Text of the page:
Today I’m using an ingredient I haven’t talked about yet in this project — cocoanut. I generally avoid making things with cocoanut as so many people don’t like it and it isn’t my first choice in flavour or as an ingredient. I decided to try making Cocoanut Cookies using Millie Musselman’s recipe in the 1906 Berlin Cook Book. This was an easy recipe to cut in half so that I could avoid waste if they were nasty cookies or excess calories if they were nice cookies.
I had assumed it would be easy to find out a bit about Millie Musselman. Her full name is listed and it is a somewhat unusual name. However, in 1901 in Waterloo County that surname is incredibly common. Probably in part because Joseph Musselman had eight children with his first wife and twelve with his second wife. I found out about him by tracking a Mildred Musselman through Waterloo Generations. She was born after 1906 but I thought perhaps the name had been used previously in her family. I’m trying to imagine other names which might be shortened to Millie. Could the 23-year-old Minerva in the 1901 census be nicknamed Millie? She’s working as a servant of some sort in a hotel owned by Mr. Dopp in Berlin. She’s Lutheran but she’s not one of the cooks. Would Melissa end up as Millie? She’s living in Elmira with her married brother in 1911 and working as a dressmaker in private homes. I’ve looked for middle initials starting with M. and so far no success. I’ve looked beyond Waterloo County as well. I’ll have to dig deeper to find out about this contributor.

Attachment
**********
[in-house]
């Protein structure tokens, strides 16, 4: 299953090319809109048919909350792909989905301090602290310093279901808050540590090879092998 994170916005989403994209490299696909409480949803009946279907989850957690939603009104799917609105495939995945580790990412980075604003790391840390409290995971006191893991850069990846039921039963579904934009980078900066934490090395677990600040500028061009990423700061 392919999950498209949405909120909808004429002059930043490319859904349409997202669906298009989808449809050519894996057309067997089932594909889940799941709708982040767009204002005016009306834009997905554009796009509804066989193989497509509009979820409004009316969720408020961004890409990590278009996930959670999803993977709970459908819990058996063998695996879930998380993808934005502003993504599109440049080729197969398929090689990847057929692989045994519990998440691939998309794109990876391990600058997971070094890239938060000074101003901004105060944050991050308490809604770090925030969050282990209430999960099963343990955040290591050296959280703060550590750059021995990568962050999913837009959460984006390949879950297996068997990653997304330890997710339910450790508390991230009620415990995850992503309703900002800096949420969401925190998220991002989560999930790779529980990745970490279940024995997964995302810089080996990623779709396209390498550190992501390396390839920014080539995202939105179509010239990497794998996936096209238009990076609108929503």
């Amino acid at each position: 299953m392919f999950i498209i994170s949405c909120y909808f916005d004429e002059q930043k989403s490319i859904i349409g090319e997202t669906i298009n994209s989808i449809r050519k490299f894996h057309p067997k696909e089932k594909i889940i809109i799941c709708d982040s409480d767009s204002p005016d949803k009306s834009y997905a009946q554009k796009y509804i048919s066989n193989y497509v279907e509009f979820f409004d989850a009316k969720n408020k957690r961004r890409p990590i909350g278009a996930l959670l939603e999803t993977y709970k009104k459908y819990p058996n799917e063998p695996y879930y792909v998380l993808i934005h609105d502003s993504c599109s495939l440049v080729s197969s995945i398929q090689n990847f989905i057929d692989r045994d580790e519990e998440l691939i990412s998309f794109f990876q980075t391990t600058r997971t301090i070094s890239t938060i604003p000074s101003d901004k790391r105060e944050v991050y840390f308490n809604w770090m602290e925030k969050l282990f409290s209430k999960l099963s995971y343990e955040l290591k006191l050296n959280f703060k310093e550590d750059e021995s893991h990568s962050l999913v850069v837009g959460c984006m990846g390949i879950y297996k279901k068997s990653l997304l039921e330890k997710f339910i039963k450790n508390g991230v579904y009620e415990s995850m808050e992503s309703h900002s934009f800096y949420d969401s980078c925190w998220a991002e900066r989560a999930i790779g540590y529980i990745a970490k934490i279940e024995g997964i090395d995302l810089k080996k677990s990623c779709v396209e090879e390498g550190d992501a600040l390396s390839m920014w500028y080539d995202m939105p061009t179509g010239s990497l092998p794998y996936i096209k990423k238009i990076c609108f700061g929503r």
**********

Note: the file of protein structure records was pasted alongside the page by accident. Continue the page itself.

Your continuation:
Miss Musselman’s instructions are reasonably straightforward so I creamed the 1/2 cup of butter and 1 cup of sugar, added an egg, a cup of cocoanut, 1/2 teaspoon baking powder and approximately 1 1/4 cups of flour. I used unsweetened shredded cocoanut. I attempted to roll this dough thin and tried using a crinkle cookie cutter. Crinkles and cocoanut do not mix. Instead I used a small drinking glass to cut out the cookies. I placed them on a greased cookie sheet. I baked them at 375 degrees F. and started checking them after 5 minutes. I think the intention is to end up with a nice crisp cookie so I removed them quickly from the baking sheet to cool.
So is cocoanut common in 1906? Prepared cocoanut in the form of dessicated and shredded style cocoanut was available in many grocers. There was a brand called dromedary that actually sold cutters in the shape of a camel so that people could make shaggy cocoanut camel cookies for Christmas.
How do they taste? I liked Miss Musselman’s Cocoanut Cookies. They are basically a sugar cookie with cocoanut which is great for anyone who likes both the style of cookie and the ingredient. A modern cook might ice them after baking or add some coloured sugar before baking but they are good left alone. I might make these cookies again if I know I’m around cocoanut fans. I imagine Millie, whoever she is, making them for a tea party in 1912 as they are perfect for that sort of event.
2 cups white sugar, 1 cup butter, 2 cups grated cocoanut, 2 eggs, 1 teaspoon baking powder. Mix with enough flour to roll easy, roll very thin, bake in a quick oven, but not brown.